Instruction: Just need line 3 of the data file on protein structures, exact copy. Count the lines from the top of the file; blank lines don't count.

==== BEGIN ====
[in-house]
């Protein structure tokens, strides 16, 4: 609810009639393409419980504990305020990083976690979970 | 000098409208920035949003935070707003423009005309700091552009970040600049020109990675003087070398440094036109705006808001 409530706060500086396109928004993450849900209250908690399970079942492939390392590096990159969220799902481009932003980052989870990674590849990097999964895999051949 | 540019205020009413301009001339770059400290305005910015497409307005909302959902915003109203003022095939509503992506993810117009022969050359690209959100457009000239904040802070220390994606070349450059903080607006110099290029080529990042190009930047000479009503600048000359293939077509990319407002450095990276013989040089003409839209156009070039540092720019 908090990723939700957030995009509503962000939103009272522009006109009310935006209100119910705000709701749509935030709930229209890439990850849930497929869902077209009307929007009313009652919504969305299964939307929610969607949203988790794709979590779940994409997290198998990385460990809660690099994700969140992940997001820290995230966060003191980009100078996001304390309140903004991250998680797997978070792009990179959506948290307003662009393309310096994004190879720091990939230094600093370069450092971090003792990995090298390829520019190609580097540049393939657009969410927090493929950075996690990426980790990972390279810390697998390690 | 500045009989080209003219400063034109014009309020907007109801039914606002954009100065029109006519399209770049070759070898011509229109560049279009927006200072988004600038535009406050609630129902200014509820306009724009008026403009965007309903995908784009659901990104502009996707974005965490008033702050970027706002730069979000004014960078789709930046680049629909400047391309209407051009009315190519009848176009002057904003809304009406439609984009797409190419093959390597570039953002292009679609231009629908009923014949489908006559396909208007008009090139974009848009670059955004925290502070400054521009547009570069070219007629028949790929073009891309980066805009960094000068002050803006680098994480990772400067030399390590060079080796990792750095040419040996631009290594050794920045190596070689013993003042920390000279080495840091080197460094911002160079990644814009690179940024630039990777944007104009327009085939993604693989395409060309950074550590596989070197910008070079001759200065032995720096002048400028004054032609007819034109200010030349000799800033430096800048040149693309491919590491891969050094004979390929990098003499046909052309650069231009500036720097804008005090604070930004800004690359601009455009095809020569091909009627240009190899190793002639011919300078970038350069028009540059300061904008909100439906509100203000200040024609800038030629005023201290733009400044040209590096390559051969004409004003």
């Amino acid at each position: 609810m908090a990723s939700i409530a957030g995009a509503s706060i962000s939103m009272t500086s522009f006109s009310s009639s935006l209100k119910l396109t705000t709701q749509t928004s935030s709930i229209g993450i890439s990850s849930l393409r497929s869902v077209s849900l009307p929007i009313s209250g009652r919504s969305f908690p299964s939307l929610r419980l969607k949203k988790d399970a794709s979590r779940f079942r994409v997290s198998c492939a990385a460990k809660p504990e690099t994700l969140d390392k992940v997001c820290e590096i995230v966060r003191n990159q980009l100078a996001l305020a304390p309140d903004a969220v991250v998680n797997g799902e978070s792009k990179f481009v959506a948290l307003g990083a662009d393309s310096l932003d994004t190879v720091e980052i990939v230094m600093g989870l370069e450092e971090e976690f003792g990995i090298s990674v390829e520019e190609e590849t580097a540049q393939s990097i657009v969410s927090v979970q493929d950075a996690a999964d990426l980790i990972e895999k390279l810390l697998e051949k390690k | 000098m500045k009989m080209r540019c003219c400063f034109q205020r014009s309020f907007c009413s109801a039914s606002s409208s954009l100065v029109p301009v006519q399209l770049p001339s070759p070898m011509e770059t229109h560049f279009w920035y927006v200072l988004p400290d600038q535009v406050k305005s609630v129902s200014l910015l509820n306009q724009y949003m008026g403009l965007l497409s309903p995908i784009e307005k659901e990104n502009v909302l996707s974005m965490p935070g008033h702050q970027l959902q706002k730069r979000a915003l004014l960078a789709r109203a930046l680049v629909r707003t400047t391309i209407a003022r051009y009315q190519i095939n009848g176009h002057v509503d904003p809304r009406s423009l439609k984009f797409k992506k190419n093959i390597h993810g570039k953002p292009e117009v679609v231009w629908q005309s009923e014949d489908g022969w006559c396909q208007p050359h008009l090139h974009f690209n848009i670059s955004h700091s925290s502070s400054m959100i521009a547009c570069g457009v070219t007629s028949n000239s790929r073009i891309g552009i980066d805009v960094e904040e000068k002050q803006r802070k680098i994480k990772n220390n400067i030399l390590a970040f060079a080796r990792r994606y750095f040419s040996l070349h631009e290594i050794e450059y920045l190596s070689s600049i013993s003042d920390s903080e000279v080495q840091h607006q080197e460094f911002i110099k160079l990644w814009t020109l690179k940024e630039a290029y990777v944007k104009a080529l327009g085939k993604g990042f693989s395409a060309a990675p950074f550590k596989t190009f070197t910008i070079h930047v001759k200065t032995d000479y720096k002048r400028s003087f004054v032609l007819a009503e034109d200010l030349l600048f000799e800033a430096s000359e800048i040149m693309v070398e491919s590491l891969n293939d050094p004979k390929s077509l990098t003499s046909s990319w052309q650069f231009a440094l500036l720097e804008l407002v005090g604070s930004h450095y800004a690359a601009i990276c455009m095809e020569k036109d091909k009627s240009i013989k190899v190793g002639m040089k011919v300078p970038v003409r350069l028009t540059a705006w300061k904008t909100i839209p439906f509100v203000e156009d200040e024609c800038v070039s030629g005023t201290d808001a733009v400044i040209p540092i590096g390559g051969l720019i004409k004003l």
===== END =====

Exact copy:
């Amino acid at each position: 609810m908090a990723s939700i409530a957030g995009a509503s706060i962000s939103m009272t500086s522009f006109s009310s009639s935006l209100k119910l396109t705000t709701q749509t928004s935030s709930i229209g993450i890439s990850s849930l393409r497929s869902v077209s849900l009307p929007i009313s209250g009652r919504s969305f908690p299964s939307l929610r419980l969607k949203k988790d399970a794709s979590r779940f079942r994409v997290s198998c492939a990385a460990k809660p504990e690099t994700l969140d390392k992940v997001c820290e590096i995230v966060r003191n990159q980009l100078a996001l305020a304390p309140d903004a969220v991250v998680n797997g799902e978070s792009k990179f481009v959506a948290l307003g990083a662009d393309s310096l932003d994004t190879v720091e980052i990939v230094m600093g989870l370069e450092e971090e976690f003792g990995i090298s990674v390829e520019e190609e590849t580097a540049q393939s990097i657009v969410s927090v979970q493929d950075a996690a999964d990426l980790i990972e895999k390279l810390l697998e051949k390690k | 000098m500045k009989m080209r540019c003219c400063f034109q205020r014009s309020f907007c009413s109801a039914s606002s409208s954009l100065v029109p301009v006519q399209l770049p001339s070759p070898m011509e770059t229109h560049f279009w920035y927006v200072l988004p400290d600038q535009v406050k305005s609630v129902s200014l910015l509820n306009q724009y949003m008026g403009l965007l497409s309903p995908i784009e307005k659901e990104n502009v909302l996707s974005m965490p935070g008033h702050q970027l959902q706002k730069r979000a915003l004014l960078a789709r109203a930046l680049v629909r707003t400047t391309i209407a003022r051009y009315q190519i095939n009848g176009h002057v509503d904003p809304r009406s423009l439609k984009f797409k992506k190419n093959i390597h993810g570039k953002p292009e117009v679609v231009w629908q005309s009923e014949d489908g022969w006559c396909q208007p050359h008009l090139h974009f690209n848009i670059s955004h700091s925290s502070s400054m959100i521009a547009c570069g457009v070219t007629s028949n000239s790929r073009i891309g552009i980066d805009v960094e904040e000068k002050q803006r802070k680098i994480k990772n220390n400067i030399l390590a970040f060079a080796r990792r994606y750095f040419s040996l070349h631009e290594i050794e450059y920045l190596s070689s600049i013993s003042d920390s903080e000279v080495q840091h607006q080197e460094f911002i110099k160079l990644w814009t020109l690179k940024e630039a290029y990777v944007k104009a080529l327009g085939k993604g990042f693989s395409a060309a990675p950074f550590k596989t190009f070197t910008i070079h930047v001759k200065t032995d000479y720096k002048r400028s003087f004054v032609l007819a009503e034109d200010l030349l600048f000799e800033a430096s000359e800048i040149m693309v070398e491919s590491l891969n293939d050094p004979k390929s077509l990098t003499s046909s990319w052309q650069f231009a440094l500036l720097e804008l407002v005090g604070s930004h450095y800004a690359a601009i990276c455009m095809e020569k036109d091909k009627s240009i013989k190899v190793g002639m040089k011919v300078p970038v003409r350069l028009t540059a705006w300061k904008t909100i839209p439906f509100v203000e156009d200040e024609c800038v070039s030629g005023t201290d808001a733009v400044i040209p540092i590096g390559g051969l720019i004409k004003l």